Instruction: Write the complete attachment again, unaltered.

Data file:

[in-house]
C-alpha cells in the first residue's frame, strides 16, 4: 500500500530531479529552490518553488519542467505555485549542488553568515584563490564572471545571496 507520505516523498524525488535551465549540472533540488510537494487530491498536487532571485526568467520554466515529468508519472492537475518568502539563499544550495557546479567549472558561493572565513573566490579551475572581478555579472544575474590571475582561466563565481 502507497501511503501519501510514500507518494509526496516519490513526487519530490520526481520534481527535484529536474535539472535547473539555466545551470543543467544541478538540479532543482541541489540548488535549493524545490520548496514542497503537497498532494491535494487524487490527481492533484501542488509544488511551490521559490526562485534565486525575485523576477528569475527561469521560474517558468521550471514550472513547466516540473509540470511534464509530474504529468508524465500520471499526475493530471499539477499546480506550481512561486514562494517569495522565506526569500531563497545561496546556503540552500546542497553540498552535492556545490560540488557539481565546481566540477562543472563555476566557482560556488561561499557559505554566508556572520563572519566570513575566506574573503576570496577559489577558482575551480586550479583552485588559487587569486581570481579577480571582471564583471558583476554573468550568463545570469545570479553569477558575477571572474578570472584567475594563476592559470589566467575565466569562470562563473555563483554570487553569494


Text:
[in-house]
C-alpha cells in the first residue's frame, strides 16, 4: 500500500530531479529552490518553488519542467505555485549542488553568515584563490564572471545571496 507520505516523498524525488535551465549540472533540488510537494487530491498536487532571485526568467520554466515529468508519472492537475518568502539563499544550495557546479567549472558561493572565513573566490579551475572581478555579472544575474590571475582561466563565481 502507497501511503501519501510514500507518494509526496516519490513526487519530490520526481520534481527535484529536474535539472535547473539555466545551470543543467544541478538540479532543482541541489540548488535549493524545490520548496514542497503537497498532494491535494487524487490527481492533484501542488509544488511551490521559490526562485534565486525575485523576477528569475527561469521560474517558468521550471514550472513547466516540473509540470511534464509530474504529468508524465500520471499526475493530471499539477499546480506550481512561486514562494517569495522565506526569500531563497545561496546556503540552500546542497553540498552535492556545490560540488557539481565546481566540477562543472563555476566557482560556488561561499557559505554566508556572520563572519566570513575566506574573503576570496577559489577558482575551480586550479583552485588559487587569486581570481579577480571582471564583471558583476554573468550568463545570469545570479553569477558575477571572474578570472584567475594563476592559470589566467575565466569562470562563473555563483554570487553569494